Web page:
The Lord’s Prayer is the norm for every prayer. That’s true of the Eucharistic Prayer at Mass, in which we thank God, our Father, for blessing us “always and everywhere.” In its words and the actions that accompany it, we pray the Lord’s Prayer in another form.
As we do in the Lord’s Prayer, we call God “Our Father” at Mass and thank him for the blessings we receive as his children.
God’s blessings are symbolized in bread and wine. At Mass bread has the same manifold meaning we find in the Lord’s Prayer when we ask “Give us this day our daily bread.” It stands for “our daily bread,” the whole of creation, the bread of everything, “the True Bread come down from heaven.”
Bread and wine are signs of God’s past and present blessings. They also promise of a new creation and new life to come.
In bread and wine, we bring to our heavenly Father everything he has given to us. At Mass, Jesus Christ, our priest, takes them in his hands as he did at the Last Supper and gives them new meaning. He gives thanks to his Father for all his gifts and gives himself to us as God’s supreme Gift. “Take, eat and drink, this is my body; this is my blood.”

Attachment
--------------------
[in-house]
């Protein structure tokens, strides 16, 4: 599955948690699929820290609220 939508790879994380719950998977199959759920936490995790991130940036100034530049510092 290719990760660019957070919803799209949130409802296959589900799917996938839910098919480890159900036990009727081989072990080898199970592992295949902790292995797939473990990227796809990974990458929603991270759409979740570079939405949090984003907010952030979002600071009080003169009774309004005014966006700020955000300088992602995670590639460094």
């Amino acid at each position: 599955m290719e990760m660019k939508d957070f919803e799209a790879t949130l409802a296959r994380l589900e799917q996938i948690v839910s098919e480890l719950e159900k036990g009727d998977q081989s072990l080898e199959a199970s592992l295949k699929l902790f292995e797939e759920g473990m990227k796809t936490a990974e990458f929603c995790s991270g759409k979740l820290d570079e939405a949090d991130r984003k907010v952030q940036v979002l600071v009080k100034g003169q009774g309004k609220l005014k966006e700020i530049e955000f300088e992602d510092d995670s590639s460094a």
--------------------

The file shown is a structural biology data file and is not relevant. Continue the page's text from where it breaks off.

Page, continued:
He gives us in himself all the gifts of creation as well as the promise of a new creation surpassing this one. “God’s kingdom is coming,” he said and he himself is the way to it.
“Your will be done.” Jesus fulfilled God’s will when he came. He showed his Father’s love in a love “poured out” for the forgiveness of sins. In his death and resurrection we’re promised a way to a kingdom to come.
The Lord’s Prayer is at the heart of the Eucharistic Prayer. With Jesus we pray to Our Father in heaven, who gives his children gifts without measure. With Jesus we ask to do his will and work that his kingdom come. We receive Jesus Christ as our daily bread, our food and drink, our teacher and Lord. He is the shepherd who leads us through the temptations of this life.
After praying the Eucharistic Prayer at Mass, which the priest representing Jesus prays in our name, we pray the Lord’s Prayer together. It’s a summary of the Eucharistic prayer and our preparation to receive the Bread of Life.